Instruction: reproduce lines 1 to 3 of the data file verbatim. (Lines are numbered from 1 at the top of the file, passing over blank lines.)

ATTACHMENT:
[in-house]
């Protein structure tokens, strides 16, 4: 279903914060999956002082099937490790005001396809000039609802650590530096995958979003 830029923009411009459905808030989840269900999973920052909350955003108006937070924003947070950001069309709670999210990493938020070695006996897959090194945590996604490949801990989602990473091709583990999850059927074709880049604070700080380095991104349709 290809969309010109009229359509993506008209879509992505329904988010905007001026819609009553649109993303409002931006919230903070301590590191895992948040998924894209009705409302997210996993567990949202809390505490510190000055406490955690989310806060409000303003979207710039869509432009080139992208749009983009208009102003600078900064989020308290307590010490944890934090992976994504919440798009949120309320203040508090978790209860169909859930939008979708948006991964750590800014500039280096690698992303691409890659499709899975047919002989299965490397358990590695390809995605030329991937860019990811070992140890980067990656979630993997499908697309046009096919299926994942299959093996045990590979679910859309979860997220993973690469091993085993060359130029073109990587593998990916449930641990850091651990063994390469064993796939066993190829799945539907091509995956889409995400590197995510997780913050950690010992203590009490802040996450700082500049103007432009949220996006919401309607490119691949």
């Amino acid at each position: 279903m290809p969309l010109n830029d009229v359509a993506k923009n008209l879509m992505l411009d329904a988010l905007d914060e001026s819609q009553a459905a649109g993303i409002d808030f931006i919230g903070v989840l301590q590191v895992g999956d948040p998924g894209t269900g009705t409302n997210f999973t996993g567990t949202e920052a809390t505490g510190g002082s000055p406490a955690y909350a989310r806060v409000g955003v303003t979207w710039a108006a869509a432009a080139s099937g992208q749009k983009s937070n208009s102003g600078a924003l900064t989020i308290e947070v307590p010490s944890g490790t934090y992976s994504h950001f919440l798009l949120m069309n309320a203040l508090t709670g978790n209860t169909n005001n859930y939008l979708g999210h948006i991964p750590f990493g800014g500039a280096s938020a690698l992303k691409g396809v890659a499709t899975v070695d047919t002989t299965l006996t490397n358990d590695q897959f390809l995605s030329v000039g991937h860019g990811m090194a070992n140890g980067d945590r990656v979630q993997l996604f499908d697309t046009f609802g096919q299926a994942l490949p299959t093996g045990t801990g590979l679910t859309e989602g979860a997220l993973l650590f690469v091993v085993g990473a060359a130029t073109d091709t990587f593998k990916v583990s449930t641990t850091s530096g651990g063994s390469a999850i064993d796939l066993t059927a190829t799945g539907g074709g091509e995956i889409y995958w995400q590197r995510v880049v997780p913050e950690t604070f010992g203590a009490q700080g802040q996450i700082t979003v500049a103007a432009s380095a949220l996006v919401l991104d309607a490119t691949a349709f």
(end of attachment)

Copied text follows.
[in-house]
């Protein structure tokens, strides 16, 4: 279903914060999956002082099937490790005001396809000039609802650590530096995958979003 830029923009411009459905808030989840269900999973920052909350955003108006937070924003947070950001069309709670999210990493938020070695006996897959090194945590996604490949801990989602990473091709583990999850059927074709880049604070700080380095991104349709 290809969309010109009229359509993506008209879509992505329904988010905007001026819609009553649109993303409002931006919230903070301590590191895992948040998924894209009705409302997210996993567990949202809390505490510190000055406490955690989310806060409000303003979207710039869509432009080139992208749009983009208009102003600078900064989020308290307590010490944890934090992976994504919440798009949120309320203040508090978790209860169909859930939008979708948006991964750590800014500039280096690698992303691409890659499709899975047919002989299965490397358990590695390809995605030329991937860019990811070992140890980067990656979630993997499908697309046009096919299926994942299959093996045990590979679910859309979860997220993973690469091993085993060359130029073109990587593998990916449930641990850091651990063994390469064993796939066993190829799945539907091509995956889409995400590197995510997780913050950690010992203590009490802040996450700082500049103007432009949220996006919401309607490119691949």
């Amino acid at each position: 279903m290809p969309l010109n830029d009229v359509a993506k923009n008209l879509m992505l411009d329904a988010l905007d914060e001026s819609q009553a459905a649109g993303i409002d808030f931006i919230g903070v989840l301590q590191v895992g999956d948040p998924g894209t269900g009705t409302n997210f999973t996993g567990t949202e920052a809390t505490g510190g002082s000055p406490a955690y909350a989310r806060v409000g955003v303003t979207w710039a108006a869509a432009a080139s099937g992208q749009k983009s937070n208009s102003g600078a924003l900064t989020i308290e947070v307590p010490s944890g490790t934090y992976s994504h950001f919440l798009l949120m069309n309320a203040l508090t709670g978790n209860t169909n005001n859930y939008l979708g999210h948006i991964p750590f990493g800014g500039a280096s938020a690698l992303k691409g396809v890659a499709t899975v070695d047919t002989t299965l006996t490397n358990d590695q897959f390809l995605s030329v000039g991937h860019g990811m090194a070992n140890g980067d945590r990656v979630q993997l996604f499908d697309t046009f609802g096919q299926a994942l490949p299959t093996g045990t801990g590979l679910t859309e989602g979860a997220l993973l650590f690469v091993v085993g990473a060359a130029t073109d091709t990587f593998k990916v583990s449930t641990t850091s530096g651990g063994s390469a999850i064993d796939l066993t059927a190829t799945g539907g074709g091509e995956i889409y995958w995400q590197r995510v880049v997780p913050e950690t604070f010992g203590a009490q700080g802040q996450i700082t979003v500049a103007a432009s380095a949220l996006v919401l991104d309607a490119t691949a349709f």